Design of the Year: Better Shelter by the Ikea Foundation and the UN Refugee Agency —
The modular Better Shelter is made from recyclable plastic, comprises only 68 components, and can be assembled in as few as four hours.
Each structure is large enough to house a family of five, and includes a solar panel to power lights and charge devices. Since production started in 2015, 16,000 units have been delivered to countries around the world.
A team at the NASA Johnson Space Center and the IRPI LLC devised the Space Cup, which utilizes capillary forces and surface tension to replicate an earthly drinking experience aboard the International Space Station.
Category Winner, Graphics: "Blackstar" album cover by Jonathan Barnbrook —
David Bowie's parting gift for his adoring fans was not only beautiful to listen to, but also beautiful to look at. Barnbrook's Unicode Blackstar symbol adorned the album cover and marketing material.
Category Winner, Transport: Lumos by Eu-wen Ding and Jeff Haoran Chen —
Lumos, which its creators claim is the world's first smart bicycle helmet, flashes brake lights and turn signals when the wearer slows down.
Courtesy Max Wagenblass
Category Winner, Digital: OpenSurgery by Royal Collefe of Art (London) and the Kyoto Institute of Technology —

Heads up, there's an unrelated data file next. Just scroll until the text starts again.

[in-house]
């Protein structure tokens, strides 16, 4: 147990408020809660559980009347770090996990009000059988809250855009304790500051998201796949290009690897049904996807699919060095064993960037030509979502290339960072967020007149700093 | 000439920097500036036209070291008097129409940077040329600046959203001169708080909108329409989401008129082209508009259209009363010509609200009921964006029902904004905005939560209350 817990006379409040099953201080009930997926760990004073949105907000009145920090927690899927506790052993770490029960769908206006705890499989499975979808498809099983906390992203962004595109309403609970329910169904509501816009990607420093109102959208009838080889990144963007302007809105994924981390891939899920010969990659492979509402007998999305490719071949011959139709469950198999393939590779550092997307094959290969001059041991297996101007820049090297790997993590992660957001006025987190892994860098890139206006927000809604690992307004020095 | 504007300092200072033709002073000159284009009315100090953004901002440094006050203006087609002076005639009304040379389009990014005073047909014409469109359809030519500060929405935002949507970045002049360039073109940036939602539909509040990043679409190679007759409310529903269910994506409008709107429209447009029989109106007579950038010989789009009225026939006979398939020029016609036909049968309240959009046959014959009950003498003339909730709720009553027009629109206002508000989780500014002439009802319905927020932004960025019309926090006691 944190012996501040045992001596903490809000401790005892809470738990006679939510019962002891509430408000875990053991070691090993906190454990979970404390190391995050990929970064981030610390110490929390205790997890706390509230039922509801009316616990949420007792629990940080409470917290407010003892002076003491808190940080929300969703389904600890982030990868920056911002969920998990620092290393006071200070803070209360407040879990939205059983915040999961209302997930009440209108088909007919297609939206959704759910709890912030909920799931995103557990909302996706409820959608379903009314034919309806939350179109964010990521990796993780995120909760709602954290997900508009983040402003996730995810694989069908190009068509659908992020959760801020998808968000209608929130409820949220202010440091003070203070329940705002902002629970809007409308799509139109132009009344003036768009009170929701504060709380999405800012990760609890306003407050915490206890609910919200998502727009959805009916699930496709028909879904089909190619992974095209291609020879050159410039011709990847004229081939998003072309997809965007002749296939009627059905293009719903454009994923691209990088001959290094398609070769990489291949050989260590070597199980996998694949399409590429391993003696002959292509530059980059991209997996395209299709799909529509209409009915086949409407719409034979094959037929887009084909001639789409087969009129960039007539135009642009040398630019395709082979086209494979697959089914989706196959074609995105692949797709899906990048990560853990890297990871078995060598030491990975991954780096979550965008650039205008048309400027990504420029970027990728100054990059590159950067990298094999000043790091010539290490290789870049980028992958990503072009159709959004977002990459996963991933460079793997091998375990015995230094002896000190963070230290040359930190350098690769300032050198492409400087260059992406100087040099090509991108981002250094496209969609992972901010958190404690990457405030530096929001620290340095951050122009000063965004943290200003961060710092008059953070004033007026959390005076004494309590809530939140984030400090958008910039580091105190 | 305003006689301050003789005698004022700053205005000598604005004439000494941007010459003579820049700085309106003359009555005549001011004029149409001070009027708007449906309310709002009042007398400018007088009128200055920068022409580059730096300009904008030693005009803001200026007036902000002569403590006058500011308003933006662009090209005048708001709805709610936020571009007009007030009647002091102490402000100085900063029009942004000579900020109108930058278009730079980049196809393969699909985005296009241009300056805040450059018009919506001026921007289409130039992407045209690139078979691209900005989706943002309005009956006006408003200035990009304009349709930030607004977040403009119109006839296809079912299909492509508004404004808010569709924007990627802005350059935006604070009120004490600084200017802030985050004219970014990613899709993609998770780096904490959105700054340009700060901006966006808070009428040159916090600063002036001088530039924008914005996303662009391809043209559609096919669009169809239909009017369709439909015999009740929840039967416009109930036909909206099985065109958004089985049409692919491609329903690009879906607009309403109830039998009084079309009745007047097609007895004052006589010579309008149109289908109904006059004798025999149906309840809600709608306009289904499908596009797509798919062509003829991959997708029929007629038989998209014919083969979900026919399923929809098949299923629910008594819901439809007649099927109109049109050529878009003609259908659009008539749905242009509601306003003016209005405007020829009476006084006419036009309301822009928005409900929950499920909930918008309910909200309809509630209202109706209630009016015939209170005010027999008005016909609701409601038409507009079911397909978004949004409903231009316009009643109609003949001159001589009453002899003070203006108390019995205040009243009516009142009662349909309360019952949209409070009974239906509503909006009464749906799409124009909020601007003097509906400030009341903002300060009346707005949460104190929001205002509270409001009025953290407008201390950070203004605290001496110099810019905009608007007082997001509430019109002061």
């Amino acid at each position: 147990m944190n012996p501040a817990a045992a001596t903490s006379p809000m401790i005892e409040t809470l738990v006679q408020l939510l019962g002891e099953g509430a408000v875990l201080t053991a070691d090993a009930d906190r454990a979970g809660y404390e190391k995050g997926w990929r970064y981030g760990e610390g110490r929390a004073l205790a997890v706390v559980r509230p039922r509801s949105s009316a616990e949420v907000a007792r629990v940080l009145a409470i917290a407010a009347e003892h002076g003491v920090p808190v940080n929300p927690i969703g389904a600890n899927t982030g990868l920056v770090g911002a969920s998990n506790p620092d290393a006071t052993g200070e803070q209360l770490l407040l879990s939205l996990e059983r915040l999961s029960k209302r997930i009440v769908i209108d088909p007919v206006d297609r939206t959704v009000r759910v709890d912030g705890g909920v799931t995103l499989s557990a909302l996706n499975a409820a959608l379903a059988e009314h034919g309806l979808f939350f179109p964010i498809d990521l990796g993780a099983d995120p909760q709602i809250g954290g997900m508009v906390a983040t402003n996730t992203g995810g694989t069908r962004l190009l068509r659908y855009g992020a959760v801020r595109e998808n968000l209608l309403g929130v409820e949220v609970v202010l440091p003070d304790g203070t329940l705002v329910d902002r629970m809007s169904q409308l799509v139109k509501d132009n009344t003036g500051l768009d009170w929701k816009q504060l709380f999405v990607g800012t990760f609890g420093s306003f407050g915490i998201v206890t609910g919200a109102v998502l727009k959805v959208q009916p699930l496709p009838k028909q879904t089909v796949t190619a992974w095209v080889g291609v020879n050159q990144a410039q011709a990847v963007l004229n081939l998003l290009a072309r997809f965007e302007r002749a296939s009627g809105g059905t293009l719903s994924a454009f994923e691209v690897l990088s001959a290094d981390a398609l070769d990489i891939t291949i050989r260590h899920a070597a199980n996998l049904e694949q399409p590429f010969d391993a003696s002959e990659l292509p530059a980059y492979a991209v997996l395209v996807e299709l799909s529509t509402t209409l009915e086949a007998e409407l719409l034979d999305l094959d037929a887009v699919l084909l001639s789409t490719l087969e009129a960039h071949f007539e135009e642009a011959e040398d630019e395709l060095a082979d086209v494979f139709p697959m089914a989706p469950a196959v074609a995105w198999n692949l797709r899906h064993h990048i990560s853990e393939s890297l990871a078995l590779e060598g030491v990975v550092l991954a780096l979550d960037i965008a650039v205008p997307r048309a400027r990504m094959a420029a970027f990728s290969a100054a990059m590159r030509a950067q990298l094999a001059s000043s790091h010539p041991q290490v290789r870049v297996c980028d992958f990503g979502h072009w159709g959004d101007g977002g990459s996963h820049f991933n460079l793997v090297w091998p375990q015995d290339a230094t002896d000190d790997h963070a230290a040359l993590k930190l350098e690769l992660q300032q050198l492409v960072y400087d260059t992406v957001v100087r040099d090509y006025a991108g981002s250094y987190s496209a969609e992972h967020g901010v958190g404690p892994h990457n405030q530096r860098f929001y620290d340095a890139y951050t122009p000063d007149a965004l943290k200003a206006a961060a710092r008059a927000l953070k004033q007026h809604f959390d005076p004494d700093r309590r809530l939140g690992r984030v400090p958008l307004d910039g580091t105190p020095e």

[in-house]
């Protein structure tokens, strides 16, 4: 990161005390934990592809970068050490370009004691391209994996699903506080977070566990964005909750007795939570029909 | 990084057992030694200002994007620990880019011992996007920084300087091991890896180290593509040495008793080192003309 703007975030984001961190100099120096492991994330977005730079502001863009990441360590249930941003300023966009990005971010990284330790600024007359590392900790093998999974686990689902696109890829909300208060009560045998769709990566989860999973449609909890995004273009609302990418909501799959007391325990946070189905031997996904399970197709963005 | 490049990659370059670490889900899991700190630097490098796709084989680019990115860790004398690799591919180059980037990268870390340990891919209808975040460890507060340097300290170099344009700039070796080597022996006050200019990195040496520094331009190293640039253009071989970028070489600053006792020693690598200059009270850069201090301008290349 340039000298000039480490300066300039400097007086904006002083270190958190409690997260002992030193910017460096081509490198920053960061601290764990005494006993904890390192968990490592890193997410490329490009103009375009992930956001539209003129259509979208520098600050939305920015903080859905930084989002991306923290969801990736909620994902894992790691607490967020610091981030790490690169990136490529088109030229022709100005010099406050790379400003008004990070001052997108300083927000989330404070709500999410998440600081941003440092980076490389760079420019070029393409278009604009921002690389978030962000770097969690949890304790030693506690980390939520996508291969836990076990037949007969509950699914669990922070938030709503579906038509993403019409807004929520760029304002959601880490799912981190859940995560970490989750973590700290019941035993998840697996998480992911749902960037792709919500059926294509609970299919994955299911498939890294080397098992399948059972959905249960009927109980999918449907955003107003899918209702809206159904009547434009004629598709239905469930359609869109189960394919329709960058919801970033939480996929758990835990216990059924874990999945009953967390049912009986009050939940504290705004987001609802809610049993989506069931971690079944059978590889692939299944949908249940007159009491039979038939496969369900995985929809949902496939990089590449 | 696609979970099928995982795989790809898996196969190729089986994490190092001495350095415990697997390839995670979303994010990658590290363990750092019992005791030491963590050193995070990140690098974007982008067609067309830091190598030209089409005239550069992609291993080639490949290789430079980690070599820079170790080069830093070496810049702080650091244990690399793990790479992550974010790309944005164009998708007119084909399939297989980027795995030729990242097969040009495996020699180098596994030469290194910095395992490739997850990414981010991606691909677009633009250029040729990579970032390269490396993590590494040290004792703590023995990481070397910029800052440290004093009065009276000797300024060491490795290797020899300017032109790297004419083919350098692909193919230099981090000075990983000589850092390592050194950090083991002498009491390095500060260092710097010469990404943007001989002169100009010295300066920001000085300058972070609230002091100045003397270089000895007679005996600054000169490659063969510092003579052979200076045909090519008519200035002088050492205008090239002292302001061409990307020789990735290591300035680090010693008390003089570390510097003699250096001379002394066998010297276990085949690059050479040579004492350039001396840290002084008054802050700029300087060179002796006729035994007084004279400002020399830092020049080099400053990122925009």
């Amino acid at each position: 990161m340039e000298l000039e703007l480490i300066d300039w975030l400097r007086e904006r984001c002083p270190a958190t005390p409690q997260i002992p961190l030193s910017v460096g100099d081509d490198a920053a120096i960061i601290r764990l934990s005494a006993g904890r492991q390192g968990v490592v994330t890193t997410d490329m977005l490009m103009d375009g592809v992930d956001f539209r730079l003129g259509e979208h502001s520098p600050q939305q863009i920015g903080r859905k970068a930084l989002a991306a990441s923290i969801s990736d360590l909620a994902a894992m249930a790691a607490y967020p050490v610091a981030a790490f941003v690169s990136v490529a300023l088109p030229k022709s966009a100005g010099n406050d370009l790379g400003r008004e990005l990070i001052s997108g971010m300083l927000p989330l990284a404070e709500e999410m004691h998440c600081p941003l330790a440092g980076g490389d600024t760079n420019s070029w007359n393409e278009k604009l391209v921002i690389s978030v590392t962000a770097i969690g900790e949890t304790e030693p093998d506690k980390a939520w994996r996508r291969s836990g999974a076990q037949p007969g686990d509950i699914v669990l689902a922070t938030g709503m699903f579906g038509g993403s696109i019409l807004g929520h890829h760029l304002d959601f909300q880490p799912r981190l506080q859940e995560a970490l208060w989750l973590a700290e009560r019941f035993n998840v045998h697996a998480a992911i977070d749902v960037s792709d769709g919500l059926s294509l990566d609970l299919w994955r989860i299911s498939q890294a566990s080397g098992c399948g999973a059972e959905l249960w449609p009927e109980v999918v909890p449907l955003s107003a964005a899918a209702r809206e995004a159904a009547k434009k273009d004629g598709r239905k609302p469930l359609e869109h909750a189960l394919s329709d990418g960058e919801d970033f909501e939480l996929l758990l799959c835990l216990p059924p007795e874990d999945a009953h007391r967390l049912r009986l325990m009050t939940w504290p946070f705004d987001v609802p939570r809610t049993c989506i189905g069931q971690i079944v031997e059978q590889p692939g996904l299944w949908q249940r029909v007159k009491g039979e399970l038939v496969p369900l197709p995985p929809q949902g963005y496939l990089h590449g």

The OpenSurgery robotic surgeon concept combines 3D printing, laser-cutting technology and surgical equipment to provide a cheaper alternative to human surgical care.
Courtesy Juuke Schoorl
Category Winner, Fashion: Kids vs. Fashion —
In a video, artist Yolanda Dominguez interviewed a group of eight-year-olds at a school in Madrid to get their thoughts on ad campaigns from the world's most famous fashion houses. Their answers, while often humorous, highlighted the disparity between how men and women are represented in fashion images.
Courtesy Design Museum
Nominated: Adidas x Parley running shoe —
This shoe from Adidas and Parley is the first running shoe to use illegal deep-sea gillnets and recycled ocean plastic. Only 100 pairs were made.
Nominated: VIA 57 West by BIG —
Bjarke Ingels' firm steered clear of Manhattan's traditional silhouettes, occupying a spot on the island's periphery with a sharp, scooped out structure.